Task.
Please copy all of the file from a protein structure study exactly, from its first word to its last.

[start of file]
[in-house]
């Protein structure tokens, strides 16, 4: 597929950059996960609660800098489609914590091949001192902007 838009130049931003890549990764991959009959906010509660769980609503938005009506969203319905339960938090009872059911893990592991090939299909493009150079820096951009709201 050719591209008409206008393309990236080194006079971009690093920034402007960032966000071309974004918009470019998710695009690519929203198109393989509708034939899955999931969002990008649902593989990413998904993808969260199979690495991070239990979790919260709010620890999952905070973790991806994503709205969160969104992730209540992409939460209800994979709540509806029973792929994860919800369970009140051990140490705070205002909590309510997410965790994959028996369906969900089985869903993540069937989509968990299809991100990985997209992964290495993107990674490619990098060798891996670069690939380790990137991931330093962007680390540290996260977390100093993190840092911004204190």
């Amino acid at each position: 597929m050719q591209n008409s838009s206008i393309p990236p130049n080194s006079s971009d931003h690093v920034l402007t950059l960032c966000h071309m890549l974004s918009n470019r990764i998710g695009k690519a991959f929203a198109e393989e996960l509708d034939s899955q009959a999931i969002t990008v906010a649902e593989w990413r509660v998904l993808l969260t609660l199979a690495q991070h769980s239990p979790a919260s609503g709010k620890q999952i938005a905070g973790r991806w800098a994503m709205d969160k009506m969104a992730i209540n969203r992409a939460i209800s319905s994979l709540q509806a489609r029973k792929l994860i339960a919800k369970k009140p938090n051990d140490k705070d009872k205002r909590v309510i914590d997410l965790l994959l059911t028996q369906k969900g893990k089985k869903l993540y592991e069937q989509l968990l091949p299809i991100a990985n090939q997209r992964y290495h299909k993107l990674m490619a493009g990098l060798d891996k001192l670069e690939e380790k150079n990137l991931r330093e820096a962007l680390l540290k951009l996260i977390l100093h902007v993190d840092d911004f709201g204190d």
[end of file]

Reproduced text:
[in-house]
């Protein structure tokens, strides 16, 4: 597929950059996960609660800098489609914590091949001192902007 838009130049931003890549990764991959009959906010509660769980609503938005009506969203319905339960938090009872059911893990592991090939299909493009150079820096951009709201 050719591209008409206008393309990236080194006079971009690093920034402007960032966000071309974004918009470019998710695009690519929203198109393989509708034939899955999931969002990008649902593989990413998904993808969260199979690495991070239990979790919260709010620890999952905070973790991806994503709205969160969104992730209540992409939460209800994979709540509806029973792929994860919800369970009140051990140490705070205002909590309510997410965790994959028996369906969900089985869903993540069937989509968990299809991100990985997209992964290495993107990674490619990098060798891996670069690939380790990137991931330093962007680390540290996260977390100093993190840092911004204190």
């Amino acid at each position: 597929m050719q591209n008409s838009s206008i393309p990236p130049n080194s006079s971009d931003h690093v920034l402007t950059l960032c966000h071309m890549l974004s918009n470019r990764i998710g695009k690519a991959f929203a198109e393989e996960l509708d034939s899955q009959a999931i969002t990008v906010a649902e593989w990413r509660v998904l993808l969260t609660l199979a690495q991070h769980s239990p979790a919260s609503g709010k620890q999952i938005a905070g973790r991806w800098a994503m709205d969160k009506m969104a992730i209540n969203r992409a939460i209800s319905s994979l709540q509806a489609r029973k792929l994860i339960a919800k369970k009140p938090n051990d140490k705070d009872k205002r909590v309510i914590d997410l965790l994959l059911t028996q369906k969900g893990k089985k869903l993540y592991e069937q989509l968990l091949p299809i991100a990985n090939q997209r992964y290495h299909k993107l990674m490619a493009g990098l060798d891996k001192l670069e690939e380790k150079n990137l991931r330093e820096a962007l680390l540290k951009l996260i977390l100093h902007v993190d840092d911004f709201g204190d």